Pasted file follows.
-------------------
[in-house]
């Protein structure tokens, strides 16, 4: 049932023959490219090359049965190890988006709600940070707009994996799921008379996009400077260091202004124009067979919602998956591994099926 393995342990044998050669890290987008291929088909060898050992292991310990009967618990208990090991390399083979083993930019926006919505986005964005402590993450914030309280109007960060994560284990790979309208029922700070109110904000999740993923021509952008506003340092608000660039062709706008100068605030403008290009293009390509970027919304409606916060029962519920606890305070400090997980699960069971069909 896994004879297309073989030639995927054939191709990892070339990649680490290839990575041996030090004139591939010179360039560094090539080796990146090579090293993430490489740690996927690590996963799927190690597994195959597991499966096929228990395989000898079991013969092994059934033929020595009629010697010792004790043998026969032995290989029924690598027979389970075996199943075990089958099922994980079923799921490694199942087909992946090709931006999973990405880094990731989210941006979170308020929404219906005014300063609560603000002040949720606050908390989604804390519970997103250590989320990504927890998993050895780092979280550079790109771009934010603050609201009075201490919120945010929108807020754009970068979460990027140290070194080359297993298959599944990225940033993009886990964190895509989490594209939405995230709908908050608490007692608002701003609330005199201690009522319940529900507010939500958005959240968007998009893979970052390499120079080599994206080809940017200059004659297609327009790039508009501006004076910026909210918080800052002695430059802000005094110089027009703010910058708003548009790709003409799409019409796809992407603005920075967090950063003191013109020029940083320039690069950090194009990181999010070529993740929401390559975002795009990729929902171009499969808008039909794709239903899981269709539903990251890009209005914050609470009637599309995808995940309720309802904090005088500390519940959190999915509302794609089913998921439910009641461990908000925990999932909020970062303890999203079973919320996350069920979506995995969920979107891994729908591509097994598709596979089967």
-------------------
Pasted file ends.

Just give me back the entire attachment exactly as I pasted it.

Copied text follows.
[in-house]
């Protein structure tokens, strides 16, 4: 049932023959490219090359049965190890988006709600940070707009994996799921008379996009400077260091202004124009067979919602998956591994099926 393995342990044998050669890290987008291929088909060898050992292991310990009967618990208990090991390399083979083993930019926006919505986005964005402590993450914030309280109007960060994560284990790979309208029922700070109110904000999740993923021509952008506003340092608000660039062709706008100068605030403008290009293009390509970027919304409606916060029962519920606890305070400090997980699960069971069909 896994004879297309073989030639995927054939191709990892070339990649680490290839990575041996030090004139591939010179360039560094090539080796990146090579090293993430490489740690996927690590996963799927190690597994195959597991499966096929228990395989000898079991013969092994059934033929020595009629010697010792004790043998026969032995290989029924690598027979389970075996199943075990089958099922994980079923799921490694199942087909992946090709931006999973990405880094990731989210941006979170308020929404219906005014300063609560603000002040949720606050908390989604804390519970997103250590989320990504927890998993050895780092979280550079790109771009934010603050609201009075201490919120945010929108807020754009970068979460990027140290070194080359297993298959599944990225940033993009886990964190895509989490594209939405995230709908908050608490007692608002701003609330005199201690009522319940529900507010939500958005959240968007998009893979970052390499120079080599994206080809940017200059004659297609327009790039508009501006004076910026909210918080800052002695430059802000005094110089027009703010910058708003548009790709003409799409019409796809992407603005920075967090950063003191013109020029940083320039690069950090194009990181999010070529993740929401390559975002795009990729929902171009499969808008039909794709239903899981269709539903990251890009209005914050609470009637599309995808995940309720309802904090005088500390519940959190999915509302794609089913998921439910009641461990908000925990999932909020970062303890999203079973919320996350069920979506995995969920979107891994729908591509097994598709596979089967």